Storyteller, musician, poet, actor, writer and music therapist David Gonzalez is a one-of-a-kind artist. He has created numerous productions that combine compelling drama, music, and multimedia; all of which enchant audiences nationwide with stories of love, hope, courage, and wisdom. His awards are too numerous to mention, his projects prodigious, but it is his latest one that intrigues me most: Crisálida, a McCallum Theatre Community Arts Project.
Kate Buckley: David, you are an award-winning musician, actor, poet, writer, and storyteller. Have you always been a performer?
David Gonzalez: I guess you could say we are all performers, as Shakespere said “…all the world’s a stage…” My performance career started at age seven when my uncle made me a puppet theater out of plywood, my grandmother supplied red velvet curtains, and I made characters out of paper bags and socks. Activating the imagination has been at the core of all I do, from my living room in the Bronx to Broadway.
KB: And you’re not only a performer but also a professional public speaker—on topics ranging from creativity to culture. How did this additional career path come about?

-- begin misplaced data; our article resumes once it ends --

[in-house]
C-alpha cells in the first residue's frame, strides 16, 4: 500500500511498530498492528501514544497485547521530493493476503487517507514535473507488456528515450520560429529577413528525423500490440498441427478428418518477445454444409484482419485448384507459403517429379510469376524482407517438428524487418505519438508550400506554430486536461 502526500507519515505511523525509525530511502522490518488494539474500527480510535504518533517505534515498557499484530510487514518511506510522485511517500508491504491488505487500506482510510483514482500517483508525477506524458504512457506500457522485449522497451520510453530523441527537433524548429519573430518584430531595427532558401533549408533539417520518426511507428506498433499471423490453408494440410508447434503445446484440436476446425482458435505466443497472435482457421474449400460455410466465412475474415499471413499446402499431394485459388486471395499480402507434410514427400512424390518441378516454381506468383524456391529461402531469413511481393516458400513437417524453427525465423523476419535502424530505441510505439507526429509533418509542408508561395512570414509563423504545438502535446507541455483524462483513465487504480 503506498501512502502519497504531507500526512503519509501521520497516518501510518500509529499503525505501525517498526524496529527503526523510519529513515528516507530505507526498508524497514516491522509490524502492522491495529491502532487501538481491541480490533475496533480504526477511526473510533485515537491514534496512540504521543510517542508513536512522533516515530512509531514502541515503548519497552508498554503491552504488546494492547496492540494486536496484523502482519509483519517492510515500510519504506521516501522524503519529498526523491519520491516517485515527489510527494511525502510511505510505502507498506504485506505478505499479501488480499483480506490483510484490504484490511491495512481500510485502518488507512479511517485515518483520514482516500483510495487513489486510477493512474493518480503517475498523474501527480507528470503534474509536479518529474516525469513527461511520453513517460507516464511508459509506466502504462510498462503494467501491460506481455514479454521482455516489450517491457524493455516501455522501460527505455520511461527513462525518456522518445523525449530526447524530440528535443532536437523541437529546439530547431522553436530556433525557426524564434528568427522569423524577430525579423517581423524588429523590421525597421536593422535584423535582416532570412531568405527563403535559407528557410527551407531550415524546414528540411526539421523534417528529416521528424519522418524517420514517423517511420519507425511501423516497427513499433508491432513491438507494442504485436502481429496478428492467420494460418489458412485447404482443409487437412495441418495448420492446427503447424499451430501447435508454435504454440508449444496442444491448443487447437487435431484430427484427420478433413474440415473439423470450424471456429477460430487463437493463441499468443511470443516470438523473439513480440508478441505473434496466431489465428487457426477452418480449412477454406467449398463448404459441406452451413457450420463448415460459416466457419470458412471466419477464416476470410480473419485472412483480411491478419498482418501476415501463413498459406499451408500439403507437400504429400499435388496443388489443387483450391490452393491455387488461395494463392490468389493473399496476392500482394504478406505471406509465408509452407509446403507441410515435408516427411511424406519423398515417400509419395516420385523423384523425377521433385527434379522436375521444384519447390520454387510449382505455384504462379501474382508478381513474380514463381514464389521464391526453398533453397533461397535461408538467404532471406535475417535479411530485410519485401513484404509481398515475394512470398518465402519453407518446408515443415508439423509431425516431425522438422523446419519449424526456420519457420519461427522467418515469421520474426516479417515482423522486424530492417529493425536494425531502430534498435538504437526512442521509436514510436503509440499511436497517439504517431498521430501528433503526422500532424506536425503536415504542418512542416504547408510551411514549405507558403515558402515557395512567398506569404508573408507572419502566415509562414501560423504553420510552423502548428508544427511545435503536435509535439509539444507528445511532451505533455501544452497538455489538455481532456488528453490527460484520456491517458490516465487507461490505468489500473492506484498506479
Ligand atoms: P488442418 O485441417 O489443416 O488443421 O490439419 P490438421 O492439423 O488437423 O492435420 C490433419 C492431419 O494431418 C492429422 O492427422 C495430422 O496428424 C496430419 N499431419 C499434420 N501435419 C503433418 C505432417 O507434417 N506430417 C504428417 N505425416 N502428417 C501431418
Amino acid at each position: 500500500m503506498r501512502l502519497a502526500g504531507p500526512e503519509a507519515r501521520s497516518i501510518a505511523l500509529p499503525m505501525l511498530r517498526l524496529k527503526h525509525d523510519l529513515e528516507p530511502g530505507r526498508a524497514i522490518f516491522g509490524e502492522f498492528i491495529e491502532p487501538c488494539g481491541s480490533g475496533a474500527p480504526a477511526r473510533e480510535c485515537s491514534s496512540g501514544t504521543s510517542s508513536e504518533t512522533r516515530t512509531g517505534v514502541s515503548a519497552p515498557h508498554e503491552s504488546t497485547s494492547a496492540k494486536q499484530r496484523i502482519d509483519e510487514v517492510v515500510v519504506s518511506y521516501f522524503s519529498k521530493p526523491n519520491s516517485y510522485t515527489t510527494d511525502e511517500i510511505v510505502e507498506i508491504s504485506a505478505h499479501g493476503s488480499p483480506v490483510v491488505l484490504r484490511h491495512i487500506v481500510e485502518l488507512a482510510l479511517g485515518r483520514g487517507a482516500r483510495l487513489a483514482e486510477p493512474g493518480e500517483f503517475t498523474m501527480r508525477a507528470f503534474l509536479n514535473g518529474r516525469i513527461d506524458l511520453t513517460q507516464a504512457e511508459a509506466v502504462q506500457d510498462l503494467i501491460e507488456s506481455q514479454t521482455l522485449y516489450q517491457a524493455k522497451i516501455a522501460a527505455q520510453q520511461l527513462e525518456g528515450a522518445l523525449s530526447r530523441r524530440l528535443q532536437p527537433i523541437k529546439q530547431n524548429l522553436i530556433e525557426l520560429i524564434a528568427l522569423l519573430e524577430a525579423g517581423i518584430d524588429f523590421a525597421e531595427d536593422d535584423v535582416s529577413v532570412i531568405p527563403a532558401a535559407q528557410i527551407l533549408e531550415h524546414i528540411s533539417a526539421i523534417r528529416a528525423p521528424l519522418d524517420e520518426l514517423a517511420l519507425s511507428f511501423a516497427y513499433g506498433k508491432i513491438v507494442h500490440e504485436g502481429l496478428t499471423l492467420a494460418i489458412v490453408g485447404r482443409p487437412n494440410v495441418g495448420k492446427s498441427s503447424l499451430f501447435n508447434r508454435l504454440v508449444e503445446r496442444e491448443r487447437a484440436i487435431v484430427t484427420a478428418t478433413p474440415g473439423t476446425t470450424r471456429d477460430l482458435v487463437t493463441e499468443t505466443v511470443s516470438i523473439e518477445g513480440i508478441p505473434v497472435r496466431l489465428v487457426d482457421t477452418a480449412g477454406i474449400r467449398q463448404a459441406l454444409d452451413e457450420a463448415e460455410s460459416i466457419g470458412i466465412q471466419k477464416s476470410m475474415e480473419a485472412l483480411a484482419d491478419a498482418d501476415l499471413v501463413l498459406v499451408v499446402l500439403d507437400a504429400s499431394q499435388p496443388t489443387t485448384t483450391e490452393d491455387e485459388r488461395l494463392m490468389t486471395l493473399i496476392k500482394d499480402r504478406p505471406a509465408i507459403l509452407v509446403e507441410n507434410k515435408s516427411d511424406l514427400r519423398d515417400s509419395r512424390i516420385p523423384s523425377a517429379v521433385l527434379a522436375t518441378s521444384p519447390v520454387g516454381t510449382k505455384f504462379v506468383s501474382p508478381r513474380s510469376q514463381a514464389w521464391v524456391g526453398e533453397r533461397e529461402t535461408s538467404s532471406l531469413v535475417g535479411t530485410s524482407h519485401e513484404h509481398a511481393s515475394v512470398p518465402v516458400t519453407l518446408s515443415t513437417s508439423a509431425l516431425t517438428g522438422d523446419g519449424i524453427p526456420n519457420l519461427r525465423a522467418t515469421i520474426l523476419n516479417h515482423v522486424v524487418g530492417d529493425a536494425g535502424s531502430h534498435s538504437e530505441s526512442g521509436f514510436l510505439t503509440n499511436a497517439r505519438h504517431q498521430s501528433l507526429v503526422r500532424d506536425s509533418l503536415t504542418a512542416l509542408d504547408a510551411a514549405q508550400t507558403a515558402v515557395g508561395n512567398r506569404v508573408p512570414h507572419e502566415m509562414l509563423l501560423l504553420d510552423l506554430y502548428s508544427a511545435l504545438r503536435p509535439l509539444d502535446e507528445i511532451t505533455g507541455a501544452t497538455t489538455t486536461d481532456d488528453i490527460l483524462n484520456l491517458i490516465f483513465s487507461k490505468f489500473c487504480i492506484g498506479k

DG: About 15 years ago I started receiving calls from colleges and corporations interested in two different subjects; creativity and cultural awareness. As a creative artist and educator I take the position that creativity is an inherent, though often atrophied, faculty in all people. As a contemporary bilingual Hispanic (my parents are from Puerto Rico and Cuba) I use poetry and stories to show how our biographies inform us, and how our shared humanity transcends the circumstances of our birth.
KB: You earned a doctoral degree from New York University in Music Therapy, and have conducted numerous seminars, workshops and lectures, and worked as a music therapist in clinical and educational institutions. How does this part of your life differ from the performance art?